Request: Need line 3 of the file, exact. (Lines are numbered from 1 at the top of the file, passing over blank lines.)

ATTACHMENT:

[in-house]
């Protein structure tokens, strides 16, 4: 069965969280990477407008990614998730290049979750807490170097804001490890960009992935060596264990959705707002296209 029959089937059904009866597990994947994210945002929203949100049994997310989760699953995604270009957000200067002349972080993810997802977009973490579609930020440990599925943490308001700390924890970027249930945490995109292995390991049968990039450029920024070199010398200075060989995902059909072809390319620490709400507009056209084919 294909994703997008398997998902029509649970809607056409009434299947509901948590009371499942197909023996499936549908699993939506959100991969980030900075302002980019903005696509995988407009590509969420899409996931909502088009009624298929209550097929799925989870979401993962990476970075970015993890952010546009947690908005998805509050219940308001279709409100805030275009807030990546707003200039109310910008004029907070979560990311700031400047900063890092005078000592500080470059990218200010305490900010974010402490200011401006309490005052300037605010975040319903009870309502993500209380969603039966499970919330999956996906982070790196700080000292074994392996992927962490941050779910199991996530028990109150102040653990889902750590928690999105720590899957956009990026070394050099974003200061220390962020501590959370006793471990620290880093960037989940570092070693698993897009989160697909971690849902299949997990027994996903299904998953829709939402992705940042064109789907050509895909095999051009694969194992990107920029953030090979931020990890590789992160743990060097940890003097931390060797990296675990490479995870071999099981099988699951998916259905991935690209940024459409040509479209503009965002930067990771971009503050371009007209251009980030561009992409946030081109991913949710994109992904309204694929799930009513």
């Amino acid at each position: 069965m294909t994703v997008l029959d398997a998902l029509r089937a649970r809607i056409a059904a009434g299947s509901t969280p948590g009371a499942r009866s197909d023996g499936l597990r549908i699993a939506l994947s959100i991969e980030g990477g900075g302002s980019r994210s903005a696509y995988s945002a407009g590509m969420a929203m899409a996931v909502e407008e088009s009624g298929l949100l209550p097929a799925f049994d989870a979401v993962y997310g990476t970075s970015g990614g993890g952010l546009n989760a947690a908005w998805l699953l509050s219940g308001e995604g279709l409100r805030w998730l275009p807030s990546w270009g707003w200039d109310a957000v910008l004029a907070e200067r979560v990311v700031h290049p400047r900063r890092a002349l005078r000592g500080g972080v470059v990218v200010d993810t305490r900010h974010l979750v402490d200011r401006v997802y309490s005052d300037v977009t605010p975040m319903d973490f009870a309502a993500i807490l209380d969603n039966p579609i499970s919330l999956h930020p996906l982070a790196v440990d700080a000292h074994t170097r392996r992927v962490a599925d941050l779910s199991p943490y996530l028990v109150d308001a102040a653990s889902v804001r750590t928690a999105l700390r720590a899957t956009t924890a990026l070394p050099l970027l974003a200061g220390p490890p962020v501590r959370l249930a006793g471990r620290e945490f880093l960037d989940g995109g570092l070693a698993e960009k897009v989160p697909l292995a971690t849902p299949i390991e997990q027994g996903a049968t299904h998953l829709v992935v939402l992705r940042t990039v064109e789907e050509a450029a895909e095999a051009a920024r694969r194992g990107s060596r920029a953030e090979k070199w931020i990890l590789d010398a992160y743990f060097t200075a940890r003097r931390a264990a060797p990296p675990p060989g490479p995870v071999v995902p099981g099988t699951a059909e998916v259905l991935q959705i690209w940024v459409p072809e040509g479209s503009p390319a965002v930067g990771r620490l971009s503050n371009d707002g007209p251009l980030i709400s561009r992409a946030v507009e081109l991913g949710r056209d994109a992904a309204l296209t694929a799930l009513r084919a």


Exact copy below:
């Amino acid at each position: 069965m294909t994703v997008l029959d398997a998902l029509r089937a649970r809607i056409a059904a009434g299947s509901t969280p948590g009371a499942r009866s197909d023996g499936l597990r549908i699993a939506l994947s959100i991969e980030g990477g900075g302002s980019r994210s903005a696509y995988s945002a407009g590509m969420a929203m899409a996931v909502e407008e088009s009624g298929l949100l209550p097929a799925f049994d989870a979401v993962y997310g990476t970075s970015g990614g993890g952010l546009n989760a947690a908005w998805l699953l509050s219940g308001e995604g279709l409100r805030w998730l275009p807030s990546w270009g707003w200039d109310a957000v910008l004029a907070e200067r979560v990311v700031h290049p400047r900063r890092a002349l005078r000592g500080g972080v470059v990218v200010d993810t305490r900010h974010l979750v402490d200011r401006v997802y309490s005052d300037v977009t605010p975040m319903d973490f009870a309502a993500i807490l209380d969603n039966p579609i499970s919330l999956h930020p996906l982070a790196v440990d700080a000292h074994t170097r392996r992927v962490a599925d941050l779910s199991p943490y996530l028990v109150d308001a102040a653990s889902v804001r750590t928690a999105l700390r720590a899957t956009t924890a990026l070394p050099l970027l974003a200061g220390p490890p962020v501590r959370l249930a006793g471990r620290e945490f880093l960037d989940g995109g570092l070693a698993e960009k897009v989160p697909l292995a971690t849902p299949i390991e997990q027994g996903a049968t299904h998953l829709v992935v939402l992705r940042t990039v064109e789907e050509a450029a895909e095999a051009a920024r694969r194992g990107s060596r920029a953030e090979k070199w931020i990890l590789d010398a992160y743990f060097t200075a940890r003097r931390a264990a060797p990296p675990p060989g490479p995870v071999v995902p099981g099988t699951a059909e998916v259905l991935q959705i690209w940024v459409p072809e040509g479209s503009p390319a965002v930067g990771r620490l971009s503050n371009d707002g007209p251009l980030i709400s561009r992409a946030v507009e081109l991913g949710r056209d994109a992904a309204l296209t694929a799930l009513r084919a």